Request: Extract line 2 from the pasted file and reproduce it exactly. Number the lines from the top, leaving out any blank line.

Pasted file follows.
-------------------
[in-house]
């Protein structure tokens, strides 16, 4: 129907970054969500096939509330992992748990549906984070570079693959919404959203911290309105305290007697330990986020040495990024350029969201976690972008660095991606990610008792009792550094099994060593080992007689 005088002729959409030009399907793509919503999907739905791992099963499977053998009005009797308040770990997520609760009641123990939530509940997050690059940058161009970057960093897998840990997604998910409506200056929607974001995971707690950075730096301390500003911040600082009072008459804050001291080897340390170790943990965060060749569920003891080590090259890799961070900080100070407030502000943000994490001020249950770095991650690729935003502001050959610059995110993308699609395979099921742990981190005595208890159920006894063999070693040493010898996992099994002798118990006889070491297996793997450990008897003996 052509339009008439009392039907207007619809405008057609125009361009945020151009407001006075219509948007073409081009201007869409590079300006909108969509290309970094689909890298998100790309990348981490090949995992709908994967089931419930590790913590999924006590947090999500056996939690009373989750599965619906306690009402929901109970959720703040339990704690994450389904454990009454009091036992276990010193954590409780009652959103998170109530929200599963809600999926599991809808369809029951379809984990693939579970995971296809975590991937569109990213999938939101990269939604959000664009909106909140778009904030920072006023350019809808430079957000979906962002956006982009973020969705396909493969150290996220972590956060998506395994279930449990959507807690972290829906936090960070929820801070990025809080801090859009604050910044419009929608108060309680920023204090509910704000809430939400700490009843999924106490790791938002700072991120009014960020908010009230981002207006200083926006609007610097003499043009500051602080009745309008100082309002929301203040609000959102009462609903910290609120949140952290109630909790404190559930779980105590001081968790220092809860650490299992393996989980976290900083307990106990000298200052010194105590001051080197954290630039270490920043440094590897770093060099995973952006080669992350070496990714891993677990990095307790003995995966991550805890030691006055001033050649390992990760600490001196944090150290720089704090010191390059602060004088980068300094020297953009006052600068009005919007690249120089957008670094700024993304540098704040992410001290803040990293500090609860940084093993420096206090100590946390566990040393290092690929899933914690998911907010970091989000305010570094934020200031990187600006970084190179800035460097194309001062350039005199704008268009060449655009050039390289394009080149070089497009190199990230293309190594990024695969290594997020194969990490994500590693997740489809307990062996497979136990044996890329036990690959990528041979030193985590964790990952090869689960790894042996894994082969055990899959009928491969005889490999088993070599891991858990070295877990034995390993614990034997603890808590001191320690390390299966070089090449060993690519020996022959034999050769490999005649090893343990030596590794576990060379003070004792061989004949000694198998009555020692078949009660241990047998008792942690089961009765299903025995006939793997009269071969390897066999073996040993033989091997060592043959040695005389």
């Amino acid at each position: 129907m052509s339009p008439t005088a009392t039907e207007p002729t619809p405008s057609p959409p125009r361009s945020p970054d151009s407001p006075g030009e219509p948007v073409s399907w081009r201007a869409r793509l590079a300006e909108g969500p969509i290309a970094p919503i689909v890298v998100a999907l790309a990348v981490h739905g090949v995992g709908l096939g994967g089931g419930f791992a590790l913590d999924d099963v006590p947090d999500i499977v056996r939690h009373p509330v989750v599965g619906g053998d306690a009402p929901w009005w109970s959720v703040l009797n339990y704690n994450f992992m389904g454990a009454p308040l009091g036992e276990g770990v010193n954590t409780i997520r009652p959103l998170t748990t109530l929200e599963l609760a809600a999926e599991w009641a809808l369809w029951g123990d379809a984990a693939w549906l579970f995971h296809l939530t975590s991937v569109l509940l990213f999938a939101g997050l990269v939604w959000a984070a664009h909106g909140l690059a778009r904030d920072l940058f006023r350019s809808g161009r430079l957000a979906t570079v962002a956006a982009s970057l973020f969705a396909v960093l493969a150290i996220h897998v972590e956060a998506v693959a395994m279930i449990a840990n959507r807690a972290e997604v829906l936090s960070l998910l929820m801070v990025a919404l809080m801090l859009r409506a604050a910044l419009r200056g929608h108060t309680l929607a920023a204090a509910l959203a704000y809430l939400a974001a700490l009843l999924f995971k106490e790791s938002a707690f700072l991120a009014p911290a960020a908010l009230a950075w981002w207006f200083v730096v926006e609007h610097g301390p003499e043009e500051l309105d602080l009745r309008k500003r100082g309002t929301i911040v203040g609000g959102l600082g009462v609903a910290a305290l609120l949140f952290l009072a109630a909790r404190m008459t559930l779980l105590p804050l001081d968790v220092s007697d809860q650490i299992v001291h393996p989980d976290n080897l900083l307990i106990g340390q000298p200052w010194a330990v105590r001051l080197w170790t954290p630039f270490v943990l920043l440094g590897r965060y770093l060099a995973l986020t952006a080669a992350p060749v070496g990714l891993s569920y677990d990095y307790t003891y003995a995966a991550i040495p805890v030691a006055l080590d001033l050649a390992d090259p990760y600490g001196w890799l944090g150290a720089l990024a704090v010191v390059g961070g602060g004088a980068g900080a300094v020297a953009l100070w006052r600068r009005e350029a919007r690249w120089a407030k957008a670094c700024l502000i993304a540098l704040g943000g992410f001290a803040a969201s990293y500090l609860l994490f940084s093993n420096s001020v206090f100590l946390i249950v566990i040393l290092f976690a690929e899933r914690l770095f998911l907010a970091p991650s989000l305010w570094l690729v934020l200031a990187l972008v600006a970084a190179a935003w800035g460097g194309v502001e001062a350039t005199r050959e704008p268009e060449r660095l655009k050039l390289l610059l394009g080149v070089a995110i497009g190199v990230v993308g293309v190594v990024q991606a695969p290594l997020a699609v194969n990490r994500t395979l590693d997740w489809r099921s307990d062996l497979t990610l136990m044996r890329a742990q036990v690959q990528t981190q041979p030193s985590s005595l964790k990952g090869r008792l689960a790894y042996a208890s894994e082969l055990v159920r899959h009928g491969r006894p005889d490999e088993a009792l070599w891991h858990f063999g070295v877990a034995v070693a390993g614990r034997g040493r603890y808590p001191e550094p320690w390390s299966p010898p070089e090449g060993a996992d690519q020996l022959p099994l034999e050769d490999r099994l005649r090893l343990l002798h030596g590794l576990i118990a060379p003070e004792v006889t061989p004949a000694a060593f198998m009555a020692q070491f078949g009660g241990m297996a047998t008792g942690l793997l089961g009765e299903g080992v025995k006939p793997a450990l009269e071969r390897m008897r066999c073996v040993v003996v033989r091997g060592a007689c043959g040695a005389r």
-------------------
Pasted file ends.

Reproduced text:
């Protein structure tokens, strides 16, 4: 129907970054969500096939509330992992748990549906984070570079693959919404959203911290309105305290007697330990986020040495990024350029969201976690972008660095991606990610008792009792550094099994060593080992007689 005088002729959409030009399907793509919503999907739905791992099963499977053998009005009797308040770990997520609760009641123990939530509940997050690059940058161009970057960093897998840990997604998910409506200056929607974001995971707690950075730096301390500003911040600082009072008459804050001291080897340390170790943990965060060749569920003891080590090259890799961070900080100070407030502000943000994490001020249950770095991650690729935003502001050959610059995110993308699609395979099921742990981190005595208890159920006894063999070693040493010898996992099994002798118990006889070491297996793997450990008897003996 052509339009008439009392039907207007619809405008057609125009361009945020151009407001006075219509948007073409081009201007869409590079300006909108969509290309970094689909890298998100790309990348981490090949995992709908994967089931419930590790913590999924006590947090999500056996939690009373989750599965619906306690009402929901109970959720703040339990704690994450389904454990009454009091036992276990010193954590409780009652959103998170109530929200599963809600999926599991809808369809029951379809984990693939579970995971296809975590991937569109990213999938939101990269939604959000664009909106909140778009904030920072006023350019809808430079957000979906962002956006982009973020969705396909493969150290996220972590956060998506395994279930449990959507807690972290829906936090960070929820801070990025809080801090859009604050910044419009929608108060309680920023204090509910704000809430939400700490009843999924106490790791938002700072991120009014960020908010009230981002207006200083926006609007610097003499043009500051602080009745309008100082309002929301203040609000959102009462609903910290609120949140952290109630909790404190559930779980105590001081968790220092809860650490299992393996989980976290900083307990106990000298200052010194105590001051080197954290630039270490920043440094590897770093060099995973952006080669992350070496990714891993677990990095307790003995995966991550805890030691006055001033050649390992990760600490001196944090150290720089704090010191390059602060004088980068300094020297953009006052600068009005919007690249120089957008670094700024993304540098704040992410001290803040990293500090609860940084093993420096206090100590946390566990040393290092690929899933914690998911907010970091989000305010570094934020200031990187600006970084190179800035460097194309001062350039005199704008268009060449655009050039390289394009080149070089497009190199990230293309190594990024695969290594997020194969990490994500590693997740489809307990062996497979136990044996890329036990690959990528041979030193985590964790990952090869689960790894042996894994082969055990899959009928491969005889490999088993070599891991858990070295877990034995390993614990034997603890808590001191320690390390299966070089090449060993690519020996022959034999050769490999005649090893343990030596590794576990060379003070004792061989004949000694198998009555020692078949009660241990047998008792942690089961009765299903025995006939793997009269071969390897066999073996040993033989091997060592043959040695005389």